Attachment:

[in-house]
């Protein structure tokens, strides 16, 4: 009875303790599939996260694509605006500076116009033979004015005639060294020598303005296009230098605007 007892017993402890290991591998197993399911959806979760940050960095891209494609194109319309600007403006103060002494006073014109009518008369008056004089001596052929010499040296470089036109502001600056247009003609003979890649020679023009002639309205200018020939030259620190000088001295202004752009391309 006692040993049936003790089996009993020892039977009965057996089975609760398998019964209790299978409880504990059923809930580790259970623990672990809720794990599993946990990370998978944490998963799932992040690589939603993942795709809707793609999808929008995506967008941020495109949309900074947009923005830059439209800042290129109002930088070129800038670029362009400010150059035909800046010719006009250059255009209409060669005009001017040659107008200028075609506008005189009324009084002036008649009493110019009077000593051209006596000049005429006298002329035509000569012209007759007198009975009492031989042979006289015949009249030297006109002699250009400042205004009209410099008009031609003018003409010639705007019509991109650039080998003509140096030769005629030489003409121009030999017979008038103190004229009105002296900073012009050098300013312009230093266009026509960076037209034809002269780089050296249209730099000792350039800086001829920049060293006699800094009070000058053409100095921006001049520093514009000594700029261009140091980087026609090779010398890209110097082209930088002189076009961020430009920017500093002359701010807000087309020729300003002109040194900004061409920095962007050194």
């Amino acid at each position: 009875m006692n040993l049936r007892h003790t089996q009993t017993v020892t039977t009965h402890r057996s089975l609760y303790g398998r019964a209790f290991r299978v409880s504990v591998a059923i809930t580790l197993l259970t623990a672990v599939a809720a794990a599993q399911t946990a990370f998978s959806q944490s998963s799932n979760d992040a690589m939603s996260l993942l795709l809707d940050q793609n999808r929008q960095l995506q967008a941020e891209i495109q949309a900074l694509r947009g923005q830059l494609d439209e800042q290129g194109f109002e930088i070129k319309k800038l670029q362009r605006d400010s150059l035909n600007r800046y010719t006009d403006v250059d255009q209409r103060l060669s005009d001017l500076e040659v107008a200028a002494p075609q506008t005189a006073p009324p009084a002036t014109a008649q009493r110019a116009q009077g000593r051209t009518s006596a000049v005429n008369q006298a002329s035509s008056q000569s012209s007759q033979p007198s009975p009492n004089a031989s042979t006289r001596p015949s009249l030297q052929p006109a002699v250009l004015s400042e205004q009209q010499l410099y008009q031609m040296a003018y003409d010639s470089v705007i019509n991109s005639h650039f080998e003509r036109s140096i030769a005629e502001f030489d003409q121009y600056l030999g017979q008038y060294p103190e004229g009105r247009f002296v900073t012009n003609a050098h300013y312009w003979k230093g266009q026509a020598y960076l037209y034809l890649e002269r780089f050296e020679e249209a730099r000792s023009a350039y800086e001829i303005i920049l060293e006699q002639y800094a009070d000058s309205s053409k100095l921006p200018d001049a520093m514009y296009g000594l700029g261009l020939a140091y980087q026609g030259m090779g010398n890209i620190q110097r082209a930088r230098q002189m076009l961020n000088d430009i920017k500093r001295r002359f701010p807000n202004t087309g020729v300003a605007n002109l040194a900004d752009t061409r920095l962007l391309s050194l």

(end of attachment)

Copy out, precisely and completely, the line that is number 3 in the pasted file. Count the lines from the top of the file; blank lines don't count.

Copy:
């Amino acid at each position: 009875m006692n040993l049936r007892h003790t089996q009993t017993v020892t039977t009965h402890r057996s089975l609760y303790g398998r019964a209790f290991r299978v409880s504990v591998a059923i809930t580790l197993l259970t623990a672990v599939a809720a794990a599993q399911t946990a990370f998978s959806q944490s998963s799932n979760d992040a690589m939603s996260l993942l795709l809707d940050q793609n999808r929008q960095l995506q967008a941020e891209i495109q949309a900074l694509r947009g923005q830059l494609d439209e800042q290129g194109f109002e930088i070129k319309k800038l670029q362009r605006d400010s150059l035909n600007r800046y010719t006009d403006v250059d255009q209409r103060l060669s005009d001017l500076e040659v107008a200028a002494p075609q506008t005189a006073p009324p009084a002036t014109a008649q009493r110019a116009q009077g000593r051209t009518s006596a000049v005429n008369q006298a002329s035509s008056q000569s012209s007759q033979p007198s009975p009492n004089a031989s042979t006289r001596p015949s009249l030297q052929p006109a002699v250009l004015s400042e205004q009209q010499l410099y008009q031609m040296a003018y003409d010639s470089v705007i019509n991109s005639h650039f080998e003509r036109s140096i030769a005629e502001f030489d003409q121009y600056l030999g017979q008038y060294p103190e004229g009105r247009f002296v900073t012009n003609a050098h300013y312009w003979k230093g266009q026509a020598y960076l037209y034809l890649e002269r780089f050296e020679e249209a730099r000792s023009a350039y800086e001829i303005i920049l060293e006699q002639y800094a009070d000058s309205s053409k100095l921006p200018d001049a520093m514009y296009g000594l700029g261009l020939a140091y980087q026609g030259m090779g010398n890209i620190q110097r082209a930088r230098q002189m076009l961020n000088d430009i920017k500093r001295r002359f701010p807000n202004t087309g020729v300003a605007n002109l040194a900004d752009t061409r920095l962007l391309s050194l």